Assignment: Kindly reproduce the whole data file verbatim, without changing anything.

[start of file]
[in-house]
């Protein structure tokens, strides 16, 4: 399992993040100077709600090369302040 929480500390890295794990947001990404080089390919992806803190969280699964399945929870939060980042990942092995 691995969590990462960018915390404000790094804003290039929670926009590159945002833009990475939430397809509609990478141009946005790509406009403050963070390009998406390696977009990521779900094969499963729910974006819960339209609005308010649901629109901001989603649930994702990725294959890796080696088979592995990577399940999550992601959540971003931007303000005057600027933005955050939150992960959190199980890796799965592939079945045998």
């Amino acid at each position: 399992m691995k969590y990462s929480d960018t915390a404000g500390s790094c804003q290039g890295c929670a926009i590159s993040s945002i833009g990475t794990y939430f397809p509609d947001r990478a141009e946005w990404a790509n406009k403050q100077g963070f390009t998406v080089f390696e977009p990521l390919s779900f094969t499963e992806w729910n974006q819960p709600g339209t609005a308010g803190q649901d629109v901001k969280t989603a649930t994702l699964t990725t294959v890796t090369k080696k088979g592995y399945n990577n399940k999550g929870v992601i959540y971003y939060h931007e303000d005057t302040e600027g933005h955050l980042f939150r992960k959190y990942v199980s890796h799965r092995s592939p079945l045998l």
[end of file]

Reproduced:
[in-house]
């Protein structure tokens, strides 16, 4: 399992993040100077709600090369302040 929480500390890295794990947001990404080089390919992806803190969280699964399945929870939060980042990942092995 691995969590990462960018915390404000790094804003290039929670926009590159945002833009990475939430397809509609990478141009946005790509406009403050963070390009998406390696977009990521779900094969499963729910974006819960339209609005308010649901629109901001989603649930994702990725294959890796080696088979592995990577399940999550992601959540971003931007303000005057600027933005955050939150992960959190199980890796799965592939079945045998």
């Amino acid at each position: 399992m691995k969590y990462s929480d960018t915390a404000g500390s790094c804003q290039g890295c929670a926009i590159s993040s945002i833009g990475t794990y939430f397809p509609d947001r990478a141009e946005w990404a790509n406009k403050q100077g963070f390009t998406v080089f390696e977009p990521l390919s779900f094969t499963e992806w729910n974006q819960p709600g339209t609005a308010g803190q649901d629109v901001k969280t989603a649930t994702l699964t990725t294959v890796t090369k080696k088979g592995y399945n990577n399940k999550g929870v992601i959540y971003y939060h931007e303000d005057t302040e600027g933005h955050l980042f939150r992960k959190y990942v199980s890796h799965r092995s592939p079945l045998l």